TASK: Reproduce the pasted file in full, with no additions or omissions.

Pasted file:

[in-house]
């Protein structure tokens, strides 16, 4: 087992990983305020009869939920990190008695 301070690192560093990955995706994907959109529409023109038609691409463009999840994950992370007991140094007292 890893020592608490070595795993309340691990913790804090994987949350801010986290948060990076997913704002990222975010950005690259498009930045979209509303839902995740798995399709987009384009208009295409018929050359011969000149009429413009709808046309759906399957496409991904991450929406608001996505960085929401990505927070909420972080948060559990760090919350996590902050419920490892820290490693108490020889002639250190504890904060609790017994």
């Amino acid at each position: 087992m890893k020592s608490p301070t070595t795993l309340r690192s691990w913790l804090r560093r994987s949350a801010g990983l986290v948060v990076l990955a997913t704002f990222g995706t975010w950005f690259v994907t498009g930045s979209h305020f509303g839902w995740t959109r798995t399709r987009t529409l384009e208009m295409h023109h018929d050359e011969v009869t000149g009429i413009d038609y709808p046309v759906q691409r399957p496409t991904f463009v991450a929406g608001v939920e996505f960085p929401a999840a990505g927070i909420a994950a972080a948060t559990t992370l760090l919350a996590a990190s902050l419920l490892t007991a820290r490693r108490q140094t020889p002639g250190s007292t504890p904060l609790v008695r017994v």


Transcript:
[in-house]
């Protein structure tokens, strides 16, 4: 087992990983305020009869939920990190008695 301070690192560093990955995706994907959109529409023109038609691409463009999840994950992370007991140094007292 890893020592608490070595795993309340691990913790804090994987949350801010986290948060990076997913704002990222975010950005690259498009930045979209509303839902995740798995399709987009384009208009295409018929050359011969000149009429413009709808046309759906399957496409991904991450929406608001996505960085929401990505927070909420972080948060559990760090919350996590902050419920490892820290490693108490020889002639250190504890904060609790017994």
């Amino acid at each position: 087992m890893k020592s608490p301070t070595t795993l309340r690192s691990w913790l804090r560093r994987s949350a801010g990983l986290v948060v990076l990955a997913t704002f990222g995706t975010w950005f690259v994907t498009g930045s979209h305020f509303g839902w995740t959109r798995t399709r987009t529409l384009e208009m295409h023109h018929d050359e011969v009869t000149g009429i413009d038609y709808p046309v759906q691409r399957p496409t991904f463009v991450a929406g608001v939920e996505f960085p929401a999840a990505g927070i909420a994950a972080a948060t559990t992370l760090l919350a996590a990190s902050l419920l490892t007991a820290r490693r108490q140094t020889p002639g250190s007292t504890p904060l609790v008695r017994v």